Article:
Basic coding in picture sources


This topic will get you started with coding picture sources—refer to More manual coding techniques for more detailed information.

What do you want to do?


Understand what you can code in a picture source

In picture sources you can code:

  • A region of the picture

  • Text in the Content column of the picture log (if you have one)

  • The entire picture source

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Code at a node

  1. Click and drag to select the region of the picture that you want to code. You can also code text in the Content column of the picture log.

  1. On the Analyze tab, in the Coding group, under Code Selection At, click New Node.

The New Node dialog box is displayed.

  1.  (Optional) To choose where you want to store the node—in the Location box, click the Select button and select the location.

  2. Enter a name for the node.

  3. (Optional) Enter a description of the node.

  4. Click OK.



  • To indicate that coding is successful, a confirmation message is briefly displayed in the NVivo status bar.

  • If you want to code at a node that already exists, click Existing Nodes, under Code Selection At, and select the relevant node.

  • Refer to More manual coding techniques for more detailed information about coding.

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See what you have coded

To see what has been coded in your picture source

  • Turn on coding highlight—on the View tab in the Coding group, click Highlight, and then select a highlight option. The coded region of the picture is shaded in yellow:

  • Turn on coding stripes—on the View tab in the Coding group, click Coding Stripes, and then select a stripe option. Coding stripes are displayed in a panel on the right, click the Image tab at the bottom of the panel to see stripes for the image, click the Log tab to see stripes for the log:

For more information, refer to Highlight coding references and Use coding stripes to explore coding.

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Understand shadow coding

When you code a portion of the picture, the associated log text is also indirectly coded, this is called 'shadow coding'. Similarly if you code a log with region coordinates, the associated region of the picture is shadow coded. This is a quick way of determining which part of the picture the coded log refers to and vice-versa.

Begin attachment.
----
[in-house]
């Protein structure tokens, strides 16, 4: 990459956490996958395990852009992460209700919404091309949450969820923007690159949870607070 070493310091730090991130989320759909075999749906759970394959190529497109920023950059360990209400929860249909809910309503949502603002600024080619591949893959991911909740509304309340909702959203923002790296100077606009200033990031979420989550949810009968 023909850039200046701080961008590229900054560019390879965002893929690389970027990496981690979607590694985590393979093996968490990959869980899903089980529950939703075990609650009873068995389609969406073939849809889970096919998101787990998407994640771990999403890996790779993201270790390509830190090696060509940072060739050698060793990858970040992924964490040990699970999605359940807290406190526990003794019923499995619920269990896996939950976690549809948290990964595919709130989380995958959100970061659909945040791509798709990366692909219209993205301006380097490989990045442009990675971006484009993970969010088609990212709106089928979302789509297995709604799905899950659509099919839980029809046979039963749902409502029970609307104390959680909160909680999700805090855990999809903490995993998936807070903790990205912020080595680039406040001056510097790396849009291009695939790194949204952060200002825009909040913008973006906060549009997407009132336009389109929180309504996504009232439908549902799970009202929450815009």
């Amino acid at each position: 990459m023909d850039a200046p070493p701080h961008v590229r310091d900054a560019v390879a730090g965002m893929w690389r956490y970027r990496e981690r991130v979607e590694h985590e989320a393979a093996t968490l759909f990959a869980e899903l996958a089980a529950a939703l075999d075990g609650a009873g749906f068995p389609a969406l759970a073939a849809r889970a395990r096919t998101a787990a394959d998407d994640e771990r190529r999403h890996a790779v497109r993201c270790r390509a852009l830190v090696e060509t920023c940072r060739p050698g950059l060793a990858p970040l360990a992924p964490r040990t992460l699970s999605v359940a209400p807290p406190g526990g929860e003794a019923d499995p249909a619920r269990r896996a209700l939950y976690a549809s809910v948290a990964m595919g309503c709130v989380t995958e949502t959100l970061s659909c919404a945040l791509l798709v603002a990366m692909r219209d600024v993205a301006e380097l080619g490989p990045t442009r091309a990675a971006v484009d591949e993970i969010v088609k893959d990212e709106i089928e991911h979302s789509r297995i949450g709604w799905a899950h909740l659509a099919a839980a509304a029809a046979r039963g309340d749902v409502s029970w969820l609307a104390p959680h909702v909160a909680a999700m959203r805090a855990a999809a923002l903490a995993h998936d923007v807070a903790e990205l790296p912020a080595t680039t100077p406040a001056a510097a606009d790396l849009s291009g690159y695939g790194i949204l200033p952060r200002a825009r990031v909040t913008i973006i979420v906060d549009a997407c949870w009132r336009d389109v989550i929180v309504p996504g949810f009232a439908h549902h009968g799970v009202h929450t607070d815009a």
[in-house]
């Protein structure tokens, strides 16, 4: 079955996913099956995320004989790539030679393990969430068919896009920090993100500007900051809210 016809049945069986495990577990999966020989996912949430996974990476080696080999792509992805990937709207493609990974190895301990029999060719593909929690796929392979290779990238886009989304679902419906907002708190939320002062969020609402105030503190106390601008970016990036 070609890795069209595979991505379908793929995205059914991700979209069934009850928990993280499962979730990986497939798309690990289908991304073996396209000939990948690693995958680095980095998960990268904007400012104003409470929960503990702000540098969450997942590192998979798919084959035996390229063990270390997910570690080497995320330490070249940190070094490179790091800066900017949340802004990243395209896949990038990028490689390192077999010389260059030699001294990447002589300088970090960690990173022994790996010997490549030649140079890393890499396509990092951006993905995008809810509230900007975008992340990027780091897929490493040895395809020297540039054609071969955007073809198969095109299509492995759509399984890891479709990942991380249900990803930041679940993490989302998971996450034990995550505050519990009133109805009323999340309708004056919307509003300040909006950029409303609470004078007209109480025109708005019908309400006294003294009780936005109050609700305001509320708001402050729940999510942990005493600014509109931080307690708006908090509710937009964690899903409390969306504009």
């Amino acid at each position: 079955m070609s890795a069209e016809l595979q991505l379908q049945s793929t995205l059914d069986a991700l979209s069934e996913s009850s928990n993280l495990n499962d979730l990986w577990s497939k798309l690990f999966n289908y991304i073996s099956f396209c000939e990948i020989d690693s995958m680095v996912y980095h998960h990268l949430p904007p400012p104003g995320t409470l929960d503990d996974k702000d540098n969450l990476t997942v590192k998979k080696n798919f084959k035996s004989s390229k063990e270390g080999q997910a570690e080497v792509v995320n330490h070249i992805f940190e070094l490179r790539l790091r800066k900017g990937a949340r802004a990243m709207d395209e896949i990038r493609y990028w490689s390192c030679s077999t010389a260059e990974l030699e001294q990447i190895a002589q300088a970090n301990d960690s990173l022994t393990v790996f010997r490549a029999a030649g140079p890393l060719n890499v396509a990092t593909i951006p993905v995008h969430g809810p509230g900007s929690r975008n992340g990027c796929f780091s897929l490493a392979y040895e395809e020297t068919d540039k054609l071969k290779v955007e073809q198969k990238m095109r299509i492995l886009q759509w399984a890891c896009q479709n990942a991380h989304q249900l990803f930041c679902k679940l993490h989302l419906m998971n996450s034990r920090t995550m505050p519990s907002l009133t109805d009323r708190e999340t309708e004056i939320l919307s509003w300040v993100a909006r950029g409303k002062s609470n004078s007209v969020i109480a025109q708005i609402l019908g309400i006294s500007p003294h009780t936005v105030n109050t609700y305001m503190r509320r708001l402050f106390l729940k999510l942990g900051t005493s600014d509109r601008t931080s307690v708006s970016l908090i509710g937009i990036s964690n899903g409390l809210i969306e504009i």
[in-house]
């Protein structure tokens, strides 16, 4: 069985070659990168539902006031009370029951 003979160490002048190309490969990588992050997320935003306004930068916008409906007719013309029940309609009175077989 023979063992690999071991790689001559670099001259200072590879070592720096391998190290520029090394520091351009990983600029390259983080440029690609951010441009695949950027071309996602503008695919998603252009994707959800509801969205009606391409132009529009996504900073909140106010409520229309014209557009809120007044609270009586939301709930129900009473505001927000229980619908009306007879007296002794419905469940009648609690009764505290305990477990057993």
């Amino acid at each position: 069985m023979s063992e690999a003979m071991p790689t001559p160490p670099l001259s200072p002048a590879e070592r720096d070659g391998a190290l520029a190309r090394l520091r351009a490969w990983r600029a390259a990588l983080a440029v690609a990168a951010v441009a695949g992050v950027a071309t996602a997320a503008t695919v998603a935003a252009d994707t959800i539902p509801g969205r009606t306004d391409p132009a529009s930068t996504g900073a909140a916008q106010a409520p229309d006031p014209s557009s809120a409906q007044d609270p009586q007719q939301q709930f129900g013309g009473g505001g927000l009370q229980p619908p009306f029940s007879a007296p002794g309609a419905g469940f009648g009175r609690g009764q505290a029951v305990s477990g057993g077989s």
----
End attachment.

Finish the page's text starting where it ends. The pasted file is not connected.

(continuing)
Shadow coding saves you from having to code both the picture and associated log content. For example, if you coded the log entry,  you do not have to code the associated picture region—when you open the node, you can see the picture that has been shadow coded.

You can distinguish the shadow coding stripes from the normal coding stripes by its pattern. The example below indicates that the main coding was done on the log and the picture is shadow coded:

You can use the tabs under the coding stripes panel to view the coding stripes for Image or Log.

NOTE If you coded the picture directly, the log entry will still be shadow coded but it will not be shown in the node.

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Turn on or off shadow coding

When you are reviewing the coding stripes for a picture source, you can turn the shadow coding on or off.

  • On the View tab, in the Coding group, click Coding Stripes, and then click Shadow Coding.

Shadow coding in the open source is turned on/off.

NOTE  By default, shadow coding is always turned on when you first open a picture source and display coding stripes.

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Open a node to see the picture references

  1. Select the node in List View.

  2. On the Home tab, in the Item group, click Open, and then click Open Node.

The node opens in Detail View.

  1. Click on the Picture tab.

NOTE You can also open nodes from the main coding stripes or the shadow coding stripes—right-click on the coding stripes to display the shortcut menu, and then click Open Node.

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